Find out more about Durham


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Durham today ranks among the top cities in the United States for standard of living. Once a quiet hamlet with its roots in textiles and tobacco, Durham is now a pacesetter in medicine, education, research, high tech industry and the arts. It is a city of many firsts and its residents enjoy exceptional resources and amenities. Unlike Wake and Orange Counties, the city of Durham is the only incorporated municipality in the County of Durham. The city is located 23 miles northwest of Raleigh and 12 miles northeast of Chapel Hill.

Durham County encompasses 75% of the internationally acclaimed Research Triangle Park . Nearly 50 national and international corporations are located in the RTP within the boundaries of Durham County . Other companies are selecting sites in Treyburn, a multi-use project in north Durham . This development combines areas for research and development and manufacturing with areas for residential and recreational purposes.

Durham is also home to North Carolina Central University and Duke University , one of the nation's most outstanding private colleges. Great pride is taken in Duke's reputation and residents enjoy the many resources available on campus.

Known as the City of Medicine, Durham is the southeast's leader in range and quality of health care. The city supports five hospitals as well as many other medical-related services and industries, all of which contribute to its reputation as a pacesetter in this field.

The influence of this diverse and solid economy, represented by major corporations, the university and health care, has encouraged sophistication in Durham that is unusual in a city of such a size.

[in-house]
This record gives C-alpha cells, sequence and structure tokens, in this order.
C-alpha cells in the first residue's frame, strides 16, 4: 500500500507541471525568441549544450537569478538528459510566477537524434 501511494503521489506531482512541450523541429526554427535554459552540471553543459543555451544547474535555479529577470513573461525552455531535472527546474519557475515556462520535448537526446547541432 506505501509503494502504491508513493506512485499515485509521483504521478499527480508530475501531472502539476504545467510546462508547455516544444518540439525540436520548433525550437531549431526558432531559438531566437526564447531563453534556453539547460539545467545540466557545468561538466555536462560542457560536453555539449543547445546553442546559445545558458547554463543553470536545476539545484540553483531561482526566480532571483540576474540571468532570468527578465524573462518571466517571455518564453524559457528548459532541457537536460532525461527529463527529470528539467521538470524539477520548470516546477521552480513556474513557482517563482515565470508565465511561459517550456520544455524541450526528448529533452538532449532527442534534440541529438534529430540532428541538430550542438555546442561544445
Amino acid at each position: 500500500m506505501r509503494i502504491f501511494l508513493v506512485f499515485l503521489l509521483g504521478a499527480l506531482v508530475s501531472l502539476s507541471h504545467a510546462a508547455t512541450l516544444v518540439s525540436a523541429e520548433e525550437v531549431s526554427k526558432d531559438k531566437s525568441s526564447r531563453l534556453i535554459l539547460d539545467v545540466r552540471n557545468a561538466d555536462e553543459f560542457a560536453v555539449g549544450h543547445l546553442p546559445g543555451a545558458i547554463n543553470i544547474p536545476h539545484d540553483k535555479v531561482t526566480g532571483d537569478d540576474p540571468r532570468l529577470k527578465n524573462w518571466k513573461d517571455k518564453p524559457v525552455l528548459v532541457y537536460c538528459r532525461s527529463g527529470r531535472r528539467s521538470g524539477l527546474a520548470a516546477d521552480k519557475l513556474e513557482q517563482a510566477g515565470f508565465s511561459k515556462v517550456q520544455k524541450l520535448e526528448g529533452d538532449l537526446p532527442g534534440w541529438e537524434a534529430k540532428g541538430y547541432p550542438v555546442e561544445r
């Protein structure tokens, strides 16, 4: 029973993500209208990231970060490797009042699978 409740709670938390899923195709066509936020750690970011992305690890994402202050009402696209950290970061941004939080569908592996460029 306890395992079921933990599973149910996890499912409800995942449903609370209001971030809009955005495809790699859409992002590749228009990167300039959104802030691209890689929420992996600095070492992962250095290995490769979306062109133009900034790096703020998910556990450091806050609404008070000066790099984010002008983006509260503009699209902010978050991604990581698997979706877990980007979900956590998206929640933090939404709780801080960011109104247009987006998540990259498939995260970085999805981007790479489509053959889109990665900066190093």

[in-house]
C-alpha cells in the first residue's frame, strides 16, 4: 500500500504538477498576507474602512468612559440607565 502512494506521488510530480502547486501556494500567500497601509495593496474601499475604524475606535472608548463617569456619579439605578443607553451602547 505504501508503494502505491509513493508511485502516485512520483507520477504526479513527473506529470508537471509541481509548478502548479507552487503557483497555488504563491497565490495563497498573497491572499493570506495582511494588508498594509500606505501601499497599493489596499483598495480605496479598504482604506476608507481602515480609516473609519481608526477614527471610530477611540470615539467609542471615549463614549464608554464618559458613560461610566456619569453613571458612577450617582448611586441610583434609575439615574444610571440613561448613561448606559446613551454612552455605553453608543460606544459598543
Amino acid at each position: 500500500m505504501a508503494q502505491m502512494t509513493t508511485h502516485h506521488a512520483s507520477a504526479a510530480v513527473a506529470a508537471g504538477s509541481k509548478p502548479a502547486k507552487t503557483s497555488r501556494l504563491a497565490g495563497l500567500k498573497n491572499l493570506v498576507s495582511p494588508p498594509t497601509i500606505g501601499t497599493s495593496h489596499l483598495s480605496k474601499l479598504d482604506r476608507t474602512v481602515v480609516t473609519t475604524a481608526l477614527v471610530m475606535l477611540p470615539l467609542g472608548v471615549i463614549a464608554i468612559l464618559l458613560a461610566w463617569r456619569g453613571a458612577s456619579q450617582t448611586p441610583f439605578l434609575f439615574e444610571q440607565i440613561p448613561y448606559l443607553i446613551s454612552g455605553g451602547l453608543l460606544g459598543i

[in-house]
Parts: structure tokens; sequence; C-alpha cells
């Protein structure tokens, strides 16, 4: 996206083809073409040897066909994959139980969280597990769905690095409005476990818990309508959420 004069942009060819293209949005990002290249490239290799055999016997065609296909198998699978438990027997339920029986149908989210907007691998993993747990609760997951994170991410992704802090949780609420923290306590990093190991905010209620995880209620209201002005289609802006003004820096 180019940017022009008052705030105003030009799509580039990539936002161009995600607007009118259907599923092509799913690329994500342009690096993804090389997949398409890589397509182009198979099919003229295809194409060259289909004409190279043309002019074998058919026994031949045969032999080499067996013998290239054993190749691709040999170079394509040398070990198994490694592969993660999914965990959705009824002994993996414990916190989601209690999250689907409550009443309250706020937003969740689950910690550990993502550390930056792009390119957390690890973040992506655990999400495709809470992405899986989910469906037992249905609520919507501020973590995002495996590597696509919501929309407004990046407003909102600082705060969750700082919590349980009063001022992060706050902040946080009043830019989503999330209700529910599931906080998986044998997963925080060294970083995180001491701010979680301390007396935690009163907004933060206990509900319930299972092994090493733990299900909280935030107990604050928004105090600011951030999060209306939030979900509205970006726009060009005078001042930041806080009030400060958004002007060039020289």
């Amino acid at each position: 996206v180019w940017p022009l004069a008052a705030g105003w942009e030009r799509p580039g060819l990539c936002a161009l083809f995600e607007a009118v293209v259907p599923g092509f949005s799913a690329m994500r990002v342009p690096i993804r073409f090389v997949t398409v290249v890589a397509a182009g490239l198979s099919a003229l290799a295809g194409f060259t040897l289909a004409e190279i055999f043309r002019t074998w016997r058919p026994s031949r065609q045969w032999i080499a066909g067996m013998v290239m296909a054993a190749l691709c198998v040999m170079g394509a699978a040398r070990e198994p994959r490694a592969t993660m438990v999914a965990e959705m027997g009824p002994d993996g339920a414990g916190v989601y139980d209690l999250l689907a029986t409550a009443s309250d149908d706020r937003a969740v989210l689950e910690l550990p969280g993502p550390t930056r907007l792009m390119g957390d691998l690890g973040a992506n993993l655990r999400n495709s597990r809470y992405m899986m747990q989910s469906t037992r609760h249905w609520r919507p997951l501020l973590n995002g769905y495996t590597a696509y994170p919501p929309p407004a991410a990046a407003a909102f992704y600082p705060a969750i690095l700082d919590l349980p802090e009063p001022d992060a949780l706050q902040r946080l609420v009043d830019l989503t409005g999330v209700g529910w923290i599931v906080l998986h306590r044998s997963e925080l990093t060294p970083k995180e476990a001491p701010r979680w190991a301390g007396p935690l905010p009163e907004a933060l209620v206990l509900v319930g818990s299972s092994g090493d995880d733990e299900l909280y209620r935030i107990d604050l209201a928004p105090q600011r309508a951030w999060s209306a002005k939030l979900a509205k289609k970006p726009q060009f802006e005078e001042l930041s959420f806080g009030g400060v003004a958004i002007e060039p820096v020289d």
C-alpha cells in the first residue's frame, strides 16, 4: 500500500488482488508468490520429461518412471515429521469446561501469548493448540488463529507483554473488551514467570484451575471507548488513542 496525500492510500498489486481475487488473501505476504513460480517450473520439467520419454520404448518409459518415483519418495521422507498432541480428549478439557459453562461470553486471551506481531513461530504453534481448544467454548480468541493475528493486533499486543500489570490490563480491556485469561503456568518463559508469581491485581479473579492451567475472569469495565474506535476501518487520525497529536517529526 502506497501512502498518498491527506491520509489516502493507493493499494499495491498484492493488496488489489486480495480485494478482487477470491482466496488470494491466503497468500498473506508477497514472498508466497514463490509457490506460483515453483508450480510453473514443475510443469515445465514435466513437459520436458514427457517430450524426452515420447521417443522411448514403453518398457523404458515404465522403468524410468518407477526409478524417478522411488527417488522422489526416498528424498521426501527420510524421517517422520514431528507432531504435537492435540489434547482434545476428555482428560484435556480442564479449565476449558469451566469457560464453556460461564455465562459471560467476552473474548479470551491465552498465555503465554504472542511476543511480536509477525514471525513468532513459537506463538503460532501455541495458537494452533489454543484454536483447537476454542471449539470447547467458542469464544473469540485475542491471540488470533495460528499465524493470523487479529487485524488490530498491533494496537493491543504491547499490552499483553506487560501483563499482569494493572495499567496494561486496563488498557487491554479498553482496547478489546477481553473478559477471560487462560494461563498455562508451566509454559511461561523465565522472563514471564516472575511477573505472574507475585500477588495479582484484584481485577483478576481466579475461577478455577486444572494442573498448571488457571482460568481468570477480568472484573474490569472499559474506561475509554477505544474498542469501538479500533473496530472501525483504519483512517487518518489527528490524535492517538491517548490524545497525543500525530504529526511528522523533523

Durham's residential picture is undergoing considerable change as growth continues to create more demand. New and existing neighborhoods offer a broad range of options. Housing is plentiful and varied from English Tudor, Colonial and Williamsburg to Transitional and Contemporary. Residential choices include historic districts, well established neighborhoods, traditional subdivisions and planned developments.

Brightleaf Square
, comprised of twin tobacco warehouses dating from the early 1900s, represents the state's most innovative approach to conversion. Now restored, they serve as retail and office space as well as the site of numerous entertainment happenings. Turn of the century Trinity Park, Durham 's oldest in-tact neighborhood, on the edge of Duke's campus, has been rediscovered. Spacious colonial homes are being restored to their former elegance.



Because of its many strengths and attributes, Durham is predicted to be one of the state's most appealing areas for the next 20 years. Gracious hospitality, diverse and friendly residents and a variety of business and cultural advantages are the components of this city's attraction.

––Photo Coutesy of NC Dept. of Tourism




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